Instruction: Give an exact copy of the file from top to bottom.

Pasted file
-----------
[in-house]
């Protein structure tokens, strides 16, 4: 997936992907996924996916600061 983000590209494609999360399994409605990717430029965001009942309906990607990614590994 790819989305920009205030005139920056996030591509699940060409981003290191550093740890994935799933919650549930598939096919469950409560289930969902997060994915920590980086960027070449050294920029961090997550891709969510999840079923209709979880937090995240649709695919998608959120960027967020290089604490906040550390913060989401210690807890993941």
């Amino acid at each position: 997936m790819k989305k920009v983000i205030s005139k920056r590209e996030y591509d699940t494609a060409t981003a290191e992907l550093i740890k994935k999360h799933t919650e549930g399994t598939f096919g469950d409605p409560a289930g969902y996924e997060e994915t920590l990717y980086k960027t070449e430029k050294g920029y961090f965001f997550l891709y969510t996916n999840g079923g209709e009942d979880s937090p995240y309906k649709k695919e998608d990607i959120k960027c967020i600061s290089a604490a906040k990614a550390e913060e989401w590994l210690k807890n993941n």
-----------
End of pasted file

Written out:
[in-house]
């Protein structure tokens, strides 16, 4: 997936992907996924996916600061 983000590209494609999360399994409605990717430029965001009942309906990607990614590994 790819989305920009205030005139920056996030591509699940060409981003290191550093740890994935799933919650549930598939096919469950409560289930969902997060994915920590980086960027070449050294920029961090997550891709969510999840079923209709979880937090995240649709695919998608959120960027967020290089604490906040550390913060989401210690807890993941």
């Amino acid at each position: 997936m790819k989305k920009v983000i205030s005139k920056r590209e996030y591509d699940t494609a060409t981003a290191e992907l550093i740890k994935k999360h799933t919650e549930g399994t598939f096919g469950d409605p409560a289930g969902y996924e997060e994915t920590l990717y980086k960027t070449e430029k050294g920029y961090f965001f997550l891709y969510t996916n999840g079923g209709e009942d979880s937090p995240y309906k649709k695919e998608d990607i959120k960027c967020i600061s290089a604490a906040k990614a550390e913060e989401w590994l210690k807890n993941n």